JGLS

It Is Just The Beginning: JGLS

This article was sent in to us by Akansha Rukhaiyar, a first-year at Jindal Global Law School (JGLS).

As I soaked in the new environment and diversity during my first few weeks at law school and interacted with students from all walks of life, I discovered how so many students have rebelled and defied the age-old “Engineer or Doctor” career option to embrace the beauty and complexities of legal systems and immerse themselves in the world of law. They fought for a different career choice, and succeeded.  For them this would have led to higher expectations, since they do not want to hear “I told you so” if they fail to achieve what they want to as lawyers.

My story is a bit different, and in retrospect, makes me continuously question my decision of joining a law school (along with other decisions such as waking up at 8.50 am for a 9 am class) and has been messing with my head all semester. Through this article, I want to reach out to all those who have begun the long and arduous journey of standing out and carving a niche in a career path that is ingrained in their family.

I come from a family of lawyers. If I listed down the number of lawyers in my entire family, I am pretty sure I would reach half a century. Needless to say, expectations are sky high. Every conversation I have had with my father after I joined college-Jindal Global Law School- has been limited to law. The tsunami of law related facts and debates I am exposed to in familial settings, though enriching, has left me with a feeling that I’m drowning.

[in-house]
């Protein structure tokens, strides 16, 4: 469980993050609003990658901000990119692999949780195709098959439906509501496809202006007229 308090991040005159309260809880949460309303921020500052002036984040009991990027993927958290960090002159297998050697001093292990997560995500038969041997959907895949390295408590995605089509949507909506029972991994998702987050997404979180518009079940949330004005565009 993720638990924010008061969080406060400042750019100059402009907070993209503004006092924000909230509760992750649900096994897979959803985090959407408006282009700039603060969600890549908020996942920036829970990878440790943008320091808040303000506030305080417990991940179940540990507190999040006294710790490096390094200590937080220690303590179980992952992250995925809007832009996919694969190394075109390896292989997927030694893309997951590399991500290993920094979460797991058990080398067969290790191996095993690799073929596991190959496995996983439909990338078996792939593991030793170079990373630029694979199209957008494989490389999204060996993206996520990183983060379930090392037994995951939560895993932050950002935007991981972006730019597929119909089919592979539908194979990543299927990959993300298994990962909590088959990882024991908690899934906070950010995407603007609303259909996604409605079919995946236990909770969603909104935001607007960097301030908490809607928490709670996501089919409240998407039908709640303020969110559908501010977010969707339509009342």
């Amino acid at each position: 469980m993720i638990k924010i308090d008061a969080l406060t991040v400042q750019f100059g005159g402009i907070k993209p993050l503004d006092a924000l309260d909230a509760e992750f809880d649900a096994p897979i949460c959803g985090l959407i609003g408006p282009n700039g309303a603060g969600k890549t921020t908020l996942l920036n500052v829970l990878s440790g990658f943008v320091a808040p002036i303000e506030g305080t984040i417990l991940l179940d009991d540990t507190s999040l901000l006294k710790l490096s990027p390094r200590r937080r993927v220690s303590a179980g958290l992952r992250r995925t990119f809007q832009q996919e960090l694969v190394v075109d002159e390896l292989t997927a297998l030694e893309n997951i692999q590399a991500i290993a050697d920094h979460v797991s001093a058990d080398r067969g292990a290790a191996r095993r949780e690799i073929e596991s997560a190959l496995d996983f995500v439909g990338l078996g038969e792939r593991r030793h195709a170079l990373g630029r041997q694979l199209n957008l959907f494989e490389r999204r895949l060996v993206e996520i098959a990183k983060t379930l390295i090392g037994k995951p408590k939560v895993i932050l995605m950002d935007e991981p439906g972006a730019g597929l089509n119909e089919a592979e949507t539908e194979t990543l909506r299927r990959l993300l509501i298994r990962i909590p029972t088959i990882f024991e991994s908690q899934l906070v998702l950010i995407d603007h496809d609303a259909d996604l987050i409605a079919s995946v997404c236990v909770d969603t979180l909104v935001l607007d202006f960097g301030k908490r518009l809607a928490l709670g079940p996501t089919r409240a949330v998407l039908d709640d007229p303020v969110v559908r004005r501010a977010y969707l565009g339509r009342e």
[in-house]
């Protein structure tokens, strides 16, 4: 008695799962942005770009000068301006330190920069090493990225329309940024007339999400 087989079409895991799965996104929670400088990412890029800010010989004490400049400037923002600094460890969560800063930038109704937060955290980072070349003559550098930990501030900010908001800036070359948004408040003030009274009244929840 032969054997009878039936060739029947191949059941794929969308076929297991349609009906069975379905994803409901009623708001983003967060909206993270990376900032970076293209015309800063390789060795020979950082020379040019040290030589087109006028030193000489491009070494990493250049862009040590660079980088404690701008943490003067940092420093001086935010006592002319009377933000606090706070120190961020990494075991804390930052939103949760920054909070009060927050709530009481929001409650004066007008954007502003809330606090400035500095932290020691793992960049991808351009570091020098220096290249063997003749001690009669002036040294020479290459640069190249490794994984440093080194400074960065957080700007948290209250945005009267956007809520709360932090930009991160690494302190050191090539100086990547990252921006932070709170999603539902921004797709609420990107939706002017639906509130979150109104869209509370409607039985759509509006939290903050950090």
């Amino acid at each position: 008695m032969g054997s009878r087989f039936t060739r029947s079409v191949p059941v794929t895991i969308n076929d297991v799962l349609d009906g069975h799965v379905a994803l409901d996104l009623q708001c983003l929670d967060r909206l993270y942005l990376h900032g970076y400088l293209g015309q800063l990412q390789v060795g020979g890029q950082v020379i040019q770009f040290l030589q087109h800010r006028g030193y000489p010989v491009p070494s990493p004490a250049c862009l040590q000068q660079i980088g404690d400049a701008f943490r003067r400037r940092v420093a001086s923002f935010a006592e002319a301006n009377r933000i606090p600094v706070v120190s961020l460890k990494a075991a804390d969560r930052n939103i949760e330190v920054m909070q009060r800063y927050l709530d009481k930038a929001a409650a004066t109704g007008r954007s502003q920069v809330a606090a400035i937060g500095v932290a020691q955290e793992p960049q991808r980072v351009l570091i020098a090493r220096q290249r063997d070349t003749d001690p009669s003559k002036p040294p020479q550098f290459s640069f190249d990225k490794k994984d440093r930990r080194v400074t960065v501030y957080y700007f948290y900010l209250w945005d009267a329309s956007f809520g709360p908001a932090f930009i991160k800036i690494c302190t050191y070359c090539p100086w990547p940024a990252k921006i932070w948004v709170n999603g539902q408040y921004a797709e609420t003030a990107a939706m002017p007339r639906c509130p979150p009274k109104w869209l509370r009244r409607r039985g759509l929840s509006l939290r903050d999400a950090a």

How did I end up choosing a career that so many experienced relatives would unhesitatingly critique and comment on? Can I do anything in this field that is not already being done in my family? Every move I make as a law student inadvertently gets discussed and analyzed by my parents and other relatives in the legal field. Don’t get me wrong, having a constant source of informed advice is a great thing, but it often results in a sea of opinions and instructions, with me on the verge of it, barely holding on.

In whatever few things I have achieved by the end of my first semester at law school, the feeling of doubt had always crept in, solely because I know my parents will receive it as lawyers first, and as parents second.  This is where my college has come to rescue in a way. Even though I did not shift far in a geographical sense (My college/hostel is about two hours away from home), it helped me grasp the sliver of metaphorical space I would have lost had I not gone to a hostel.

At the end of the first semester, I have realized that this sudden increased burden of expectations will never lighten. It is something that I will have to balance for as long as I pursue law. Navigating through my next five years, through the phases of sleep-deprivation and caffeine induced study sessions will be a journey that I can predict as being clouded with very high expectations that only rays of self-belief and individuality can brighten.

My parents would have provided me with a map to follow with road signs at every decision point, but the last four months have taught me that I can still forge my own way. It will be difficult doing that among a cluster of already established routes traced by the lawyers in my family, but as I am about three weeks away from starting my second semester, I can’t wait to give it another shot.

Just because there are 50 lawyers in my family does not mean there cannot be a 51st way of doing things.

I just need to find that way.

DISCLAIMER: The views represented above are that of the author alone and do not reflect the views of the magazine, Ergo. No legal liability or other responsibility is accepted by or on behalf of Ergo for any errors, omissions, or statements on this site, or any site to which these pages connect.  We accept no responsibility for any loss, damage or inconvenience caused as a result of reliance on such information.

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